More women than men succumb to Alzheimer's disease and a number of investigators have therefore looked at the role of oestrogen levels. Post menopausal women suffer a drop in oestrogen and an increased risk of dementia, and some studies, not all, suggest that women on hormonal replacement therapy (HRT) are protected. This study suggests a number of ways that higher oestrogen levels can be protective and I quote from the first paragraph:
"Alzheimer’s disease (AD) is a progressive neurodegenerative disorder characterized by selective neuronal loss in the hippocampus and temporal cortex along with distinctive hallmark pathologies such as neurofibrillary tangles (NFTs) and senile plaques.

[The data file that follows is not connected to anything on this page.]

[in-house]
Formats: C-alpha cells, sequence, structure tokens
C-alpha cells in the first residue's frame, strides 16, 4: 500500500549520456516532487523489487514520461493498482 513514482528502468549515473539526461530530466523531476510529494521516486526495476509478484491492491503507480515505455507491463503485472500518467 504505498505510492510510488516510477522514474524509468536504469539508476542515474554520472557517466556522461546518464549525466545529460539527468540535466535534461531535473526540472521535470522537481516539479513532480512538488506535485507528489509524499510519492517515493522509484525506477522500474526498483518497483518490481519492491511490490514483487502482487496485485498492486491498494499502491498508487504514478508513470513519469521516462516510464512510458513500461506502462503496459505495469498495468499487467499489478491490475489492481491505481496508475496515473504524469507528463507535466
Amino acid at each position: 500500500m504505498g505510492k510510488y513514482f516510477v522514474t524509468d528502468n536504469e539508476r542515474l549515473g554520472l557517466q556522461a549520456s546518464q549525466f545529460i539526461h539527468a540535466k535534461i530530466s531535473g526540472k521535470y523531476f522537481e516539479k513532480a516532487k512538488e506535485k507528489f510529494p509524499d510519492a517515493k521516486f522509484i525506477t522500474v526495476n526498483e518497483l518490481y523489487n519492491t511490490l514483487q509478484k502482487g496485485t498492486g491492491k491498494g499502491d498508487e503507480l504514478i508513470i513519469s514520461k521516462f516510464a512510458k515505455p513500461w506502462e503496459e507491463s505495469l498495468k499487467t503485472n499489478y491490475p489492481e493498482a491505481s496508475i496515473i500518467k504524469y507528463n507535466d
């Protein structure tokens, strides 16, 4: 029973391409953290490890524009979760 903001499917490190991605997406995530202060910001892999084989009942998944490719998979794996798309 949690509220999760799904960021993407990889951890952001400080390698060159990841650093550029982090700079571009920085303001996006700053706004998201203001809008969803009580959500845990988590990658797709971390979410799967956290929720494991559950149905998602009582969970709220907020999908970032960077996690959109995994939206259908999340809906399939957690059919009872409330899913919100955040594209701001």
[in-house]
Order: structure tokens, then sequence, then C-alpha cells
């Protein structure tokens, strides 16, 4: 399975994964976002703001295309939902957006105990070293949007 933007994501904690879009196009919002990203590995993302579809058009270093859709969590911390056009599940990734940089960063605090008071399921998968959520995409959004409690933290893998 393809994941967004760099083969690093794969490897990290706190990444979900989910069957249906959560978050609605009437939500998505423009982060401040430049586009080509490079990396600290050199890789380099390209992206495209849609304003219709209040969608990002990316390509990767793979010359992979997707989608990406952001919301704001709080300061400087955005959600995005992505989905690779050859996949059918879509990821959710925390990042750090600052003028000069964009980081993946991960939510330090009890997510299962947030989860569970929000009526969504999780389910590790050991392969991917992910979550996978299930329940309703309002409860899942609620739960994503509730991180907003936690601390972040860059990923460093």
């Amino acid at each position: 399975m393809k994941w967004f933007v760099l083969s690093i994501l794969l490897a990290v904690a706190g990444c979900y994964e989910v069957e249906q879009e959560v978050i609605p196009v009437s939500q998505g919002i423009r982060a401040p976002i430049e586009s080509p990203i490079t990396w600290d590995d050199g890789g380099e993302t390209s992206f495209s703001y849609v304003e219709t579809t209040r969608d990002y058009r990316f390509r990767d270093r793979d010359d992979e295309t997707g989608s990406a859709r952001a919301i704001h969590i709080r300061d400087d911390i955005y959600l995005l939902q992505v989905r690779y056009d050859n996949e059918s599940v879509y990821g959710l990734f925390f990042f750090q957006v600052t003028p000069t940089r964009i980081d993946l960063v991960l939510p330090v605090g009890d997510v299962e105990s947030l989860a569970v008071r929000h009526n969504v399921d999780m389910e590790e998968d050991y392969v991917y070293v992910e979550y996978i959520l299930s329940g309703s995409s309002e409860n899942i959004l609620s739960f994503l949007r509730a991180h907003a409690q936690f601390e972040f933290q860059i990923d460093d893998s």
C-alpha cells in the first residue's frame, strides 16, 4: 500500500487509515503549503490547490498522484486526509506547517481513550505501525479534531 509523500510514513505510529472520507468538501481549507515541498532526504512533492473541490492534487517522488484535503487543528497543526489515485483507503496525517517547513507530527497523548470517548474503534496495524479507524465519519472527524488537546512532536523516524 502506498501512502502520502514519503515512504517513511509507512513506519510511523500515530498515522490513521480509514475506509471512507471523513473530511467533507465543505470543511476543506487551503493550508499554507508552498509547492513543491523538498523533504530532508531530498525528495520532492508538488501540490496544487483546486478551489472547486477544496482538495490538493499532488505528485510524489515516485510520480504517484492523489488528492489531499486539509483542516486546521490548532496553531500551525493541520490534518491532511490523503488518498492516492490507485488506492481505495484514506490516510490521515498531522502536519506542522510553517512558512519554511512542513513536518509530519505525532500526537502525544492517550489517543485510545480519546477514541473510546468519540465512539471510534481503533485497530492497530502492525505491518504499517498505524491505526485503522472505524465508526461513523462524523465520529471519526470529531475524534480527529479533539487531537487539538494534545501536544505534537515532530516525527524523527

Multiple studies demonstrated that the incidence and prevalence of AD is higher in women than in men. The female predominance for developing AD suggests the involvement of gender specific factor(s) in the pathogenesis of AD. Estrogen, which belongs to the category of neurosteroids, appears to be involved in cognition and memory as well as sexual behavior. There is a loss of cognitive enhancing effect of estrogen with advanced age likely linked to age-related changes in the expression and signaling of the estrogen receptors (ERs). Not surprisingly, estrogen loss in menopausal women has been suspected to be closely related with the occurrence of AD. Along this line, some clinical and experimental studies supported a preventive role of estrogen replacement therapy in cognitive deterioration-related disease, such as AD, although it should be noted that several other studies failed to replicate such beneficial effects. Estrogen acts as a neuroprotectant by reducing toxicities of glutamate and amyloid beta (Aβ), by enhancing synaptic plasticity, regulating neurotrophic factors, facilitating transcription factor activation, reducing inflammation in the brain, and by decreasing the hyperphosphorylation of tau."